Hollywood Digest

By PAT NASON, UPI Hollywood Reporter  |  Dec. 9, 2002 at 6:27 PM
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"Die Another Day" took in an estimated $13 million to finish on top at the U.S. box office in its third weekend in release.

The 20th James Bond movie has now grossed $120.4 million.

"Analyze That," the new Robert De Niro-Billy Crystal comedy, came up short of analysts' expectations, opening with just $11.3 million. The sequel to the 1999 hit "Analyze This" still did well enough to finish at No. 2.

"Harry Potter and the Chamber of Secrets" took a tumble to No. 3, grossing $10 million in its fourth week in release. It's overall total is $213.9 million -- well short of the $239.7 million that "Harry Potter and the Sorcerer's Stone" had taken in after a comparable period in 2001.

The new urban drama "Empire," starring John Leguizamo ("Moulin Rouge") opened in fourth place with $6.3 million at just 876 theaters -- for an attention-getting per-theater average of $7,235. Several pictures playing in limited release put up fairly strong numbers.

In its second weekend in release, Disney's animated "Treasure Planet" managed to add just $5.7 million to its disappointing opening weekend gross, and has just $23.8 million in the bank after 10 days. The new George Clooney sci-fi "Solaris" took in just $2.3 million in its second weekend, and stands at just $13.9 million after 10 days in theaters.

"Adaptation" -- starring Nicolas Cage and Meryl Streep -- grossed $400,000 at seven theaters in New York, Los Angeles and Toronto, with an eye-popping per-site average of $57,143. "Adaptation" is expected to open nationwide on Dec. 20.

Overall, the U.S. box office was down 9 percent from the same weekend of 2001 with $80 million -- and down 46 percent from last week. Still, the box office is running 12 percent of last year's pace, with total grosses of $8.32 billion so far this year.


Advance sales of ads for Super Bowl XXXVII provide a strong sign that advertising is making a strong comeback from last year's deep slump.

According to a report in Daily Variety, ABC could be headed for a new record of $130 million in revenues for the game, with 30-second spots reportedly selling for $2.2 million. Citing Madison Avenue sources, Variety said ABC has already sold something like 80 percent of the 61 available spots for the game, scheduled for Jan. 26 in San Diego, to advertisers including Anheuser-Busch, Pepsi, Cadillac and Levi's.

Variety also said the commercials on the next Super Bowl ought to be more entertaining than the ones that Fox showed during Super Bowl XXXVI last January -- when the annual tradition of funny, high-concept spots gave way to a more somber mood brought on by the Sept. 11 terrorist attacks.

"You're going to see 30-second spots that spare no expense and will have the look and quality of a top Hollywood movie," said Mark DiMassimo, president of DiMassimo Brand Advertising.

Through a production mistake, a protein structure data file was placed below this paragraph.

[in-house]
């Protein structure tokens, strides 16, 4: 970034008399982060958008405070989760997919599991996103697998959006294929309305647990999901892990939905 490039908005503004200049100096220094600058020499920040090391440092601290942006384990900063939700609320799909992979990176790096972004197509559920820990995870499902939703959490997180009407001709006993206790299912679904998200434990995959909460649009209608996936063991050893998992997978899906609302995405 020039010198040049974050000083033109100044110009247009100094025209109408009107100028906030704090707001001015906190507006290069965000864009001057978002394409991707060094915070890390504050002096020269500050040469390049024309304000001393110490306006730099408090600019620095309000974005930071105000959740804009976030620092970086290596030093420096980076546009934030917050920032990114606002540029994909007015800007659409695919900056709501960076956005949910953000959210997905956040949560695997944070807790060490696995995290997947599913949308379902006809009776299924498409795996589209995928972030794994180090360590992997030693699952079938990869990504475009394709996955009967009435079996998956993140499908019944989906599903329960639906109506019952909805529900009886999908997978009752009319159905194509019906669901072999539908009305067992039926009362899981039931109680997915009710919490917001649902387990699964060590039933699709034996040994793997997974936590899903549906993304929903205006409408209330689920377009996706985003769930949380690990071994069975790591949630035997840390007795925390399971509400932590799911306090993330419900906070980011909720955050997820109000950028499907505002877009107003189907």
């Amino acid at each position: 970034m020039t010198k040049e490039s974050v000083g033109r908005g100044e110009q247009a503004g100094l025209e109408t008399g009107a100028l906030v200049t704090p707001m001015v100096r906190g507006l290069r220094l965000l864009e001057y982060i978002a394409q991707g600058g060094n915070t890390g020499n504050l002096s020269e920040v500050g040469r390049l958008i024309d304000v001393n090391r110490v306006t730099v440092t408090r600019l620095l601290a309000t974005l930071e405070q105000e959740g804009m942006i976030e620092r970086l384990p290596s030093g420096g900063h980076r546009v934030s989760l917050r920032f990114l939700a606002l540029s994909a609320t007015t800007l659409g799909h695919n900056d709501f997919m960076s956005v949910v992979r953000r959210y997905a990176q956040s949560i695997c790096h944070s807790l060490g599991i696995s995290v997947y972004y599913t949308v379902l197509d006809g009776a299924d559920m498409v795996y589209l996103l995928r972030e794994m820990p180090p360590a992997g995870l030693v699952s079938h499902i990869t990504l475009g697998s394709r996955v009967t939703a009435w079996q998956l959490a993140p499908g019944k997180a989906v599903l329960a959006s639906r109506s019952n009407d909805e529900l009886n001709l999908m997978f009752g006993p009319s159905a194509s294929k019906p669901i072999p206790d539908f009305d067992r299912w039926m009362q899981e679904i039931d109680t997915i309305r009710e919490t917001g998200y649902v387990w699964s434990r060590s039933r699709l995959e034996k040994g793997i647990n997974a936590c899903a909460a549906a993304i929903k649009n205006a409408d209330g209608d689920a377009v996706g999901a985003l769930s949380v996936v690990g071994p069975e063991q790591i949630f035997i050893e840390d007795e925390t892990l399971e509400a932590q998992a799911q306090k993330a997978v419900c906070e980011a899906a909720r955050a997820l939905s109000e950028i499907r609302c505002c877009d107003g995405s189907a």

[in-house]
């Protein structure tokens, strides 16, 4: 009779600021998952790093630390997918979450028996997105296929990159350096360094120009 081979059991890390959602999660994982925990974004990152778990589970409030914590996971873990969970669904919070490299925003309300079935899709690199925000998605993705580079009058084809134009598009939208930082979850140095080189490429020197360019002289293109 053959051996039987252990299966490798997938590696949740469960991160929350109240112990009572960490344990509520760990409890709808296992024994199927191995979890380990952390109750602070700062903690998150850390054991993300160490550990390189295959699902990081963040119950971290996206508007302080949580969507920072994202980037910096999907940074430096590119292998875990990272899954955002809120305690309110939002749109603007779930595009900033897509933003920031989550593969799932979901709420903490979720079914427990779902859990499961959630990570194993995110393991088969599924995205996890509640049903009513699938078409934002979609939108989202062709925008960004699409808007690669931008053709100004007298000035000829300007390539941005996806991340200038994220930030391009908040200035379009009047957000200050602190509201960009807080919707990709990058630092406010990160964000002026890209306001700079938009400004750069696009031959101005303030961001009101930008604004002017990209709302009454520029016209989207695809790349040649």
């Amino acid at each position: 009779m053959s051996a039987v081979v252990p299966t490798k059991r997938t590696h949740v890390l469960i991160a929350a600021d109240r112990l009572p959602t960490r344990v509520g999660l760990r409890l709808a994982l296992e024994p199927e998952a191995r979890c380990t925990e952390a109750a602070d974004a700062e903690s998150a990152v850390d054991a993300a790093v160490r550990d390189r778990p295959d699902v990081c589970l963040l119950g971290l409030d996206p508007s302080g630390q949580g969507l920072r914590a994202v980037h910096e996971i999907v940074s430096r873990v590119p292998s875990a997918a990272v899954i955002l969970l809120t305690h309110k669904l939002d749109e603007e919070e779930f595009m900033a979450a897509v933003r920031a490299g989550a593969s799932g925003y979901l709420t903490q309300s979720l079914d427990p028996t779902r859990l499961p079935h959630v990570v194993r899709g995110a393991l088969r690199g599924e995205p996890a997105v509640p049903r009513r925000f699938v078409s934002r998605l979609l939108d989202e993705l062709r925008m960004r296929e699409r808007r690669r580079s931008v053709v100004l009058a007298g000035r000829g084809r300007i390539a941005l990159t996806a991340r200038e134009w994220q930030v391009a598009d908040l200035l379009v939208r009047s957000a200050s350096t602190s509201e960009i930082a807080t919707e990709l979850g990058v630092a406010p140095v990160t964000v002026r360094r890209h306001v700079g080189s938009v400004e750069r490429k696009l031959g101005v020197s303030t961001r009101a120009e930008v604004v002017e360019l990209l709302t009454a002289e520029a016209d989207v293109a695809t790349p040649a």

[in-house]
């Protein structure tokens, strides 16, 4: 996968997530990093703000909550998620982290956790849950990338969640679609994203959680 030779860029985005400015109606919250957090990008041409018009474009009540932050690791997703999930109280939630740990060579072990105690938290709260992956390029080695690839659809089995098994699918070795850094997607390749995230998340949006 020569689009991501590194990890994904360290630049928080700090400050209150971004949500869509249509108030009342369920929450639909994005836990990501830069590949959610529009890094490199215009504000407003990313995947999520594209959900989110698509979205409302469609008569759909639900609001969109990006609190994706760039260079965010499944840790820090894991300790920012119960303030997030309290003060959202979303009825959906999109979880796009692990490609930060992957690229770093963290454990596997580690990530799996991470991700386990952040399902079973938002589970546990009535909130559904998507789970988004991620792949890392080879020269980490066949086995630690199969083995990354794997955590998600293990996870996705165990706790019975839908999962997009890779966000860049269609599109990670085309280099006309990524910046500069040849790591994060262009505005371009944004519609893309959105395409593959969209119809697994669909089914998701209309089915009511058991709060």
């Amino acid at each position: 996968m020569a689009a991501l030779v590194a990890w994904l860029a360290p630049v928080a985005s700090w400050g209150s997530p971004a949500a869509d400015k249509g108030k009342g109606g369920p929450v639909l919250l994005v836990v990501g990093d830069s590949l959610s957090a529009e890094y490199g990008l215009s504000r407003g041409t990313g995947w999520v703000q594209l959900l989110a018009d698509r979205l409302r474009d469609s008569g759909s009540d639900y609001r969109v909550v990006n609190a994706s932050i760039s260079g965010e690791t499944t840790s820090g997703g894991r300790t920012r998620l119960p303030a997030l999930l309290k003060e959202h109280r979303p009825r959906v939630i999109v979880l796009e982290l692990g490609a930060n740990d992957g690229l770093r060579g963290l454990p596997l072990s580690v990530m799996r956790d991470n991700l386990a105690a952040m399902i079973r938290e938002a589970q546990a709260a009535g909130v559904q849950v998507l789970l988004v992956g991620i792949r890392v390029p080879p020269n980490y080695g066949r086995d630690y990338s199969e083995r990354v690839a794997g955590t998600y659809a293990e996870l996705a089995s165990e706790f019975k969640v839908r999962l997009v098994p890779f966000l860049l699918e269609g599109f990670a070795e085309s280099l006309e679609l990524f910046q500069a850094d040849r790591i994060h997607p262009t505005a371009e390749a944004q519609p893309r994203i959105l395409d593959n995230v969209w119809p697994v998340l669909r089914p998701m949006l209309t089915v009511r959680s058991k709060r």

Jude Law and Gwyneth Paltrow will co-star in the upcoming sci-fi thriller "The World of Tomorrow," according to The Hollywood Reporter.

Law ("Cold Mountain," "Road to Perdition") and Paltrow ("Shallow Hal," "Bounce") previously worked together in 1999 drama "The Talented Mr. Ripley."

The new project is being produced by veteran filmmaker Jon Avnet ("Uprising," "Fried Green Tomatoes"). It's described as the story of a reporter (Paltrow) and pilot (Law) who team up for an adventure at the dawn of the 20th century.


As Oscar buzz builds for his feature film directorial debut, Denzel Washington received the 17th annual American Cinematheque Award in Beverly Hills Friday.

The two-time Oscar-winning actor called the American Cinematheque Award "humbling, humiliating experience."

Washington, who won the best actor Oscar this year for "Training Day" and the supporting actor "Glory" in 1989, is getting terrific advance notices for his work on "Antwone Fisher." Based on a true story about a man who overcomes anger management problems, the movie is scheduled to open Dec. 20.

Tom Hanks, who co-starred with Washington in "Philadelphia" (1993), presented the award.

"There is only one actor in the course of his career thus far who can be appropriately and righteously compared to Henry Fonda, Robert Mitchum, Humphrey Bogart, Clark Cable -- as well as Sidney Poitier," said Hanks.

The ceremony will be televised by AMC in March.


Jon Stewart ("The Daily Show with Jon Stewart") will produce and write a new comedy series for NBC starring Stephen Colbert ("The Daily Show").

"This is a coup for NBC to be in partnership with such clever and creative writer-performers as Jon and Stephen," said NBC Entertainment President Jeff Zucker.

Stewart will continue as the host and executive producer of the popular, Emmy and Peabody Award-winning "Daily Show."

Colbert has been a writer and senior correspondent with "The Daily Show" since 1998.


Robin Williams will be the special guest Tuesday evening when "Last Call with Carson Daly" holds its first outdoors taping open to the public.

Daly will tape two shows in front of the Rockefeller Christmas Tree -- one featuring Williams and hip-hop artist Talib Kweli, and the other featuring rock band Sum 41 and actor Stanley Tucci ("Maid in Manhattan," "Road to Perdition").

Williams and Talib Kweli will air on Dec. 23. Tucci and Sum 41 will air Dec. 19.

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